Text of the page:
On April 20, 2011, the Deepwater Horizon incident began the largest marine oil spill in history. The incident claimed 11 lives and oil spilled for three months before the well was capped. On July 2, 2015, BP Plc announced an agreement in principle to settle the disaster. The Department of Justice issued a Consent Decree on April 4, 2016 resolving the civil claims. Restoration related to the oil spill continues today.

Deepwater Horizon Project Tracker

The Deepwater Horizon (DWH) Project Tracker is a centralized directory of projects funded as a result of the Deepwater Horizon oil spill. It is the most comprehensive picture of the location, type, cost, funding sources, and scope of Gulf of Mexico oil spill-related recovery, restoration, and research projects. Each project snapshot includes a brief project description, a point of contact, and a link to access detailed project information.


NOAA RESTORE Science Program

Under Section 1604 of the RESTORE Act, 2.5% of the Clean Water Act fines are dedicated to the Gulf Coast Ecosystem Restoration Science, Observations, Monitoring, and Technology Program (a.k.a.: NOAA RESTORE Act Science Program). Comprehensive information related to this program, including the science plan, funding opportunities, announcements, and other information are on the NOAA RESTORE Science Program website. A Science Program Framework is available that communicates NOAA’s intent, purpose, and rationale for how it will execute the program according to its responsibilities under the RESTORE Act.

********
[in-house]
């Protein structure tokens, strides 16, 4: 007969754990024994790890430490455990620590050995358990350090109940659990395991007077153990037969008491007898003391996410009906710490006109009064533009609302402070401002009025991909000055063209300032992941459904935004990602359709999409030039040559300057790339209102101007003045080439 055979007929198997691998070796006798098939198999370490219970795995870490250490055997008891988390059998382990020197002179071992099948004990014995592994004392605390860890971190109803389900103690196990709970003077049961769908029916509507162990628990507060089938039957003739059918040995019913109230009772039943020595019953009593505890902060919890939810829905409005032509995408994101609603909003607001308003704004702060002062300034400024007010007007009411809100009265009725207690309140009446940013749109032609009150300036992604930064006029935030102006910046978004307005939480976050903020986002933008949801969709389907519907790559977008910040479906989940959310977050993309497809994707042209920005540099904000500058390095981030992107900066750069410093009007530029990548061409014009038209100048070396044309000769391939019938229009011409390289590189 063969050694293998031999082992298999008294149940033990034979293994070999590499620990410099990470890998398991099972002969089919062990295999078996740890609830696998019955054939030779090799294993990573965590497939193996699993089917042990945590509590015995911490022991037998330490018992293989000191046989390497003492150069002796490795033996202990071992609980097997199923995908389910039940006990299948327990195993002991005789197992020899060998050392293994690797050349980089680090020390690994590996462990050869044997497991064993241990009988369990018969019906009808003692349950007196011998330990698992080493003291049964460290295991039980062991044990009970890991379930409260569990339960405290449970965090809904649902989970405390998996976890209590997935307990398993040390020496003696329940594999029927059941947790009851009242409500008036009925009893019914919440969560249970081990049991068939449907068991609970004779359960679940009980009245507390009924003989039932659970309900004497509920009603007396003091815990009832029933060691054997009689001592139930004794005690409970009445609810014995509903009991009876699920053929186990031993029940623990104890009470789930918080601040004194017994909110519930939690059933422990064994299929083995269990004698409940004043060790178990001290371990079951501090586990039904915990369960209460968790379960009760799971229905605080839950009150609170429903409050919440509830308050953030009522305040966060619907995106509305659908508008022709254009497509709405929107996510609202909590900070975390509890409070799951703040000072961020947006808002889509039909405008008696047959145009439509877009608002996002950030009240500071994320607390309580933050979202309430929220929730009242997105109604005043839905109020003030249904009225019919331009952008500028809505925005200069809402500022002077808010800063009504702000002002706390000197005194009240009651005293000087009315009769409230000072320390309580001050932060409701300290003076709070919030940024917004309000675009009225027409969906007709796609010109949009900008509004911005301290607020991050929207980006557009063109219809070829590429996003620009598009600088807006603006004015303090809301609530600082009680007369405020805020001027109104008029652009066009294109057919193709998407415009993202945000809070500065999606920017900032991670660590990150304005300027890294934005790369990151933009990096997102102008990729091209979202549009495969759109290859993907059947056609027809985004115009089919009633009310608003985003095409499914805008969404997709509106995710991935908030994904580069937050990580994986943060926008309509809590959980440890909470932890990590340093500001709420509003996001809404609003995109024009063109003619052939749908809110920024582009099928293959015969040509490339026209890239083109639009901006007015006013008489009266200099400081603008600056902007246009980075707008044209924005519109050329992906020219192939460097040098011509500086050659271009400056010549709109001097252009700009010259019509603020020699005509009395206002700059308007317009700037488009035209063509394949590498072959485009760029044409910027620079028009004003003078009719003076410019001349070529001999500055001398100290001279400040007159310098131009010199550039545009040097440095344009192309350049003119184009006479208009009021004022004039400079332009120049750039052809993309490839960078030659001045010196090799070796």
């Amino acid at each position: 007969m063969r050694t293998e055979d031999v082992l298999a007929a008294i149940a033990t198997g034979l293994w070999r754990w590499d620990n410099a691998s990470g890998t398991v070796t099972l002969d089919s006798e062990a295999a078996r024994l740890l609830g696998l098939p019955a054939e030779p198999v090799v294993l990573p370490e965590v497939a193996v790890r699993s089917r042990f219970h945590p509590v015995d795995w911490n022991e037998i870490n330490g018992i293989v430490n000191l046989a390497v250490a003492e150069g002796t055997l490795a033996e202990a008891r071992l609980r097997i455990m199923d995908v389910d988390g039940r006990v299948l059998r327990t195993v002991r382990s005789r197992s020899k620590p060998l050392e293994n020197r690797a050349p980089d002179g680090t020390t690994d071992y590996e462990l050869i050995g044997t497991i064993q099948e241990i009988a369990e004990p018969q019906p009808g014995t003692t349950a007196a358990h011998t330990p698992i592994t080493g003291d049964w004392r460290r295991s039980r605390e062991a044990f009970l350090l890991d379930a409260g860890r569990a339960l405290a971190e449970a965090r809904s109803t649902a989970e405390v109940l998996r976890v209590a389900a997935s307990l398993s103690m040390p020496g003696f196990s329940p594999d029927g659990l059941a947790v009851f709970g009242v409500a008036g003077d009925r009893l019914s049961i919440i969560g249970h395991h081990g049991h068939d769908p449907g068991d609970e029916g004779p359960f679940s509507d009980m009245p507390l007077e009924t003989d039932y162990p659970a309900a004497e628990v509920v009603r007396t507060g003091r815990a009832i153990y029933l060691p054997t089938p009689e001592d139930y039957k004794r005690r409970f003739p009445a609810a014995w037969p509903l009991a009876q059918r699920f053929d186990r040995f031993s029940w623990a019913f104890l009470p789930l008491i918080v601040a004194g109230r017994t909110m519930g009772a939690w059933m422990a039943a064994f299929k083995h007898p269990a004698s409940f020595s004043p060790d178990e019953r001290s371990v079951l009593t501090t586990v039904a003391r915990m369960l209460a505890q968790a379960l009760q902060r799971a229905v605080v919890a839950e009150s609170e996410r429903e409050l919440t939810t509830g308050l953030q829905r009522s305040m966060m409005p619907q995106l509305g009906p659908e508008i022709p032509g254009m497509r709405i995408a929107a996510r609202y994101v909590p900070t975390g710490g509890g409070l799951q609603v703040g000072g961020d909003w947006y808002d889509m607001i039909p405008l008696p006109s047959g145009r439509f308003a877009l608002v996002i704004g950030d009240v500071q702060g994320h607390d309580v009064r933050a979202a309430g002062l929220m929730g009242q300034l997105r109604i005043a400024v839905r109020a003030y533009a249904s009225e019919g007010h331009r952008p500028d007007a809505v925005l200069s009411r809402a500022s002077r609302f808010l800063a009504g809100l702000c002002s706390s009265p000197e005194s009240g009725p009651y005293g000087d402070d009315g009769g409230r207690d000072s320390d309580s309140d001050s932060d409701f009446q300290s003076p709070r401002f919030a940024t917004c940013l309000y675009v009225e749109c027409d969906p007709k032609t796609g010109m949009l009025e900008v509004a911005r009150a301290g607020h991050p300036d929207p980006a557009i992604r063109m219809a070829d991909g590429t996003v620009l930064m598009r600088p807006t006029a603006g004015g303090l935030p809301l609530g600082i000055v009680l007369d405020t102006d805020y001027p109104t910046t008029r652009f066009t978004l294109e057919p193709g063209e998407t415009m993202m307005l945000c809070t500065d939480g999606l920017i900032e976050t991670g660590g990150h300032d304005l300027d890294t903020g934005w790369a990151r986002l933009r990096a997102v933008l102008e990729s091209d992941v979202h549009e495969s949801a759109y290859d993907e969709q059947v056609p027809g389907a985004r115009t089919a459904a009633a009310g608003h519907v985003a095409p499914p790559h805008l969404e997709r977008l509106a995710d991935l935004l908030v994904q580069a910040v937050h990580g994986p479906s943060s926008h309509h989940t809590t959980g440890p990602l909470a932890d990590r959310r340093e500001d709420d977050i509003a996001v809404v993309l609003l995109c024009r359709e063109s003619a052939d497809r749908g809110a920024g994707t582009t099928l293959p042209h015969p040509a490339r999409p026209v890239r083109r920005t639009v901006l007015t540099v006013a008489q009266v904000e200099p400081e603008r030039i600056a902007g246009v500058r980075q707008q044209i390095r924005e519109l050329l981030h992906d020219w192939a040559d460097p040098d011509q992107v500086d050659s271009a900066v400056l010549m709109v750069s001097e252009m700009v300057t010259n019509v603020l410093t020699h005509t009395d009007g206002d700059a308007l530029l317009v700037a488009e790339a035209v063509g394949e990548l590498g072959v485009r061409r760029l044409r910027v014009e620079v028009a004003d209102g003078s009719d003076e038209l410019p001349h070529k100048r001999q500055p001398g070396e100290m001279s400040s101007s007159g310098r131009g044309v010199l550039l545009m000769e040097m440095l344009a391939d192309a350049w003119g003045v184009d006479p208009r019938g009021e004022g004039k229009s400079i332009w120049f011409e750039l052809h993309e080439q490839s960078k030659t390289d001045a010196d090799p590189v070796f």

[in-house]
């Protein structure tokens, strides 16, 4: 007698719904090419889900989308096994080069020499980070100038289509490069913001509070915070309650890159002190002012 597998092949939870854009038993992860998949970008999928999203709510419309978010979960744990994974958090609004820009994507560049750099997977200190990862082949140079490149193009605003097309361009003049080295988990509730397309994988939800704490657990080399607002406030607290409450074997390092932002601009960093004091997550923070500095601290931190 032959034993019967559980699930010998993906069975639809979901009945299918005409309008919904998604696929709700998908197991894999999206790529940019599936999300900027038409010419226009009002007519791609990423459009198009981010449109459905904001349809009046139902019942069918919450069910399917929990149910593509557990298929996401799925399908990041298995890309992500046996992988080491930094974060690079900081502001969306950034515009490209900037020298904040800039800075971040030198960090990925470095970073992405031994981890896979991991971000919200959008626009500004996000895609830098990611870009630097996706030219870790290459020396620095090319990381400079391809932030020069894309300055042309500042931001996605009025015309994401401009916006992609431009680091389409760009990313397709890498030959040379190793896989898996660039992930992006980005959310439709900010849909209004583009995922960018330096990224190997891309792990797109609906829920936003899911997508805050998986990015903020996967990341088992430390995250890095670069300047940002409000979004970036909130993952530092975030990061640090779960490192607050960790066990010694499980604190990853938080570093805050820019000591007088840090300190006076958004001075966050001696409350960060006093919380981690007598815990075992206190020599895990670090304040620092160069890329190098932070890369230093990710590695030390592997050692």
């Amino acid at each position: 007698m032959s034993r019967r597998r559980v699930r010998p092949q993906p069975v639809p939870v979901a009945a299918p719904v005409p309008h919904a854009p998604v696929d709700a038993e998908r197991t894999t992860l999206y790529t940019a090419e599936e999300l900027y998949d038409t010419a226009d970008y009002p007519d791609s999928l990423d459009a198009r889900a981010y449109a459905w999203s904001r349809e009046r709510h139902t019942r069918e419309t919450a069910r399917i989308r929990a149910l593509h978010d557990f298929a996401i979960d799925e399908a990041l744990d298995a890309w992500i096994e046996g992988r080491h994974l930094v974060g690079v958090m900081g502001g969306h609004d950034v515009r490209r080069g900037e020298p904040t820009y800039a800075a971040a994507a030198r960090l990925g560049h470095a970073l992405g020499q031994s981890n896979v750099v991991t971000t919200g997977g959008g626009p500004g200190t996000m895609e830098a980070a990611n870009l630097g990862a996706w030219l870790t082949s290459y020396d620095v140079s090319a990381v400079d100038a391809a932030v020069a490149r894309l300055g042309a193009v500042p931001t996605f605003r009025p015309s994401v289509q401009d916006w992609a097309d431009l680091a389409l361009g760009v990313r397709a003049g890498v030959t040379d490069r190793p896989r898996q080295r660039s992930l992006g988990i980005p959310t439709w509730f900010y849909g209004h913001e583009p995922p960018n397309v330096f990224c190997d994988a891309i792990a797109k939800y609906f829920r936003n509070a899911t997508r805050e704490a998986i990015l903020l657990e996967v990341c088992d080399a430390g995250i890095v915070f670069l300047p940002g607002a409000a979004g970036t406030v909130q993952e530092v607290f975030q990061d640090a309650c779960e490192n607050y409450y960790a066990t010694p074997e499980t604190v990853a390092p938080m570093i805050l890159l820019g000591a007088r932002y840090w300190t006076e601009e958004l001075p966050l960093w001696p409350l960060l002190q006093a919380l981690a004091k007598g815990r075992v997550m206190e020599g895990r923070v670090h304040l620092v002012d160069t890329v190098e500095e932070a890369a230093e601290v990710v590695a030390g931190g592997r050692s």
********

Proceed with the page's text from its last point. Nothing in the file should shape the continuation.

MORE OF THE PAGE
Current information on funded programs is available through the RESTORE Science Program website.

05.28.20 – The next NOAA RESTORE Science Program funding opportunity will be: Planning for Actionable Science. It will be available in August 2020.

05.22.20 – Over the next several months, project teams who received funding from the NOAA RESTORE Science Program in 2017 will be presenting their results as a OneNOAA Science Seminar Series, entitled Actionable Science in the Gulf of Mexico.

04.20.20 – Searching for seaweed is a research program on sargassum and understanding its importance to Gulf fisheries.

04.08.20 – The program announced an additional award from the 2019 competition, “Assessing Long-term Trends and Processes Driving Variability in Cetacean Density throughout the Gulf of Mexico using Passive Acoustic Monitoring and Habitat Modeling.”

Gulf of Mexico Research Initiative

The Gulf of Mexico Alliance manages the operational and non-scientific aspects associated with the Gulf of Mexico Research Initiative (GoMRI). These include proposal planning and preparation, administer research grants, implement research database, budget and financial reporting, website management, and program communications and outreach. Now approaching nearly ten years since the Deepwater Horizon disaster, the GoMRI Research Board is developing a comprehensive scientific synthesis of what they have learned. The 2020 Gulf of Mexico Oil Spill & Ecosystem Science Conference (GoMOSES) is planned for February 3-6, 2020 in Tampa, Florida.